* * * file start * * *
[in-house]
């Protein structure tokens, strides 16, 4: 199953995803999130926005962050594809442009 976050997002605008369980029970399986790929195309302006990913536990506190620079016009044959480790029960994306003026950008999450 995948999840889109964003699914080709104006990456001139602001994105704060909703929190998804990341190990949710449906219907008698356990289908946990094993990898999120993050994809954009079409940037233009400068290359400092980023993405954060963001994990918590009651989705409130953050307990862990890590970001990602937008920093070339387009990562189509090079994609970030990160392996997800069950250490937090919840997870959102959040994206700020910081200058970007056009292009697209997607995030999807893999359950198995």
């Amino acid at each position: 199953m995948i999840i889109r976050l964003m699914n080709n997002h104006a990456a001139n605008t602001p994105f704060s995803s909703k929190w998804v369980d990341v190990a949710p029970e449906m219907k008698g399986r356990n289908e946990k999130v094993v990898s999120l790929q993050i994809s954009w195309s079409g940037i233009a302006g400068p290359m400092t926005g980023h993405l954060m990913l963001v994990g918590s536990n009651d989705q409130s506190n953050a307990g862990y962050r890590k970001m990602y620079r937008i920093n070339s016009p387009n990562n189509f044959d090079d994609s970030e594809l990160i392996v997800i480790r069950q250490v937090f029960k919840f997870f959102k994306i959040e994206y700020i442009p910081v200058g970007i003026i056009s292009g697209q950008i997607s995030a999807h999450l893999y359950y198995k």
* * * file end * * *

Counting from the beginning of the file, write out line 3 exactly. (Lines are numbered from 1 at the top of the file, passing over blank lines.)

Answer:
């Amino acid at each position: 199953m995948i999840i889109r976050l964003m699914n080709n997002h104006a990456a001139n605008t602001p994105f704060s995803s909703k929190w998804v369980d990341v190990a949710p029970e449906m219907k008698g399986r356990n289908e946990k999130v094993v990898s999120l790929q993050i994809s954009w195309s079409g940037i233009a302006g400068p290359m400092t926005g980023h993405l954060m990913l963001v994990g918590s536990n009651d989705q409130s506190n953050a307990g862990y962050r890590k970001m990602y620079r937008i920093n070339s016009p387009n990562n189509f044959d090079d994609s970030e594809l990160i392996v997800i480790r069950q250490v937090f029960k919840f997870f959102k994306i959040e994206y700020i442009p910081v200058g970007i003026i056009s292009g697209q950008i997607s995030a999807h999450l893999y359950y198995k």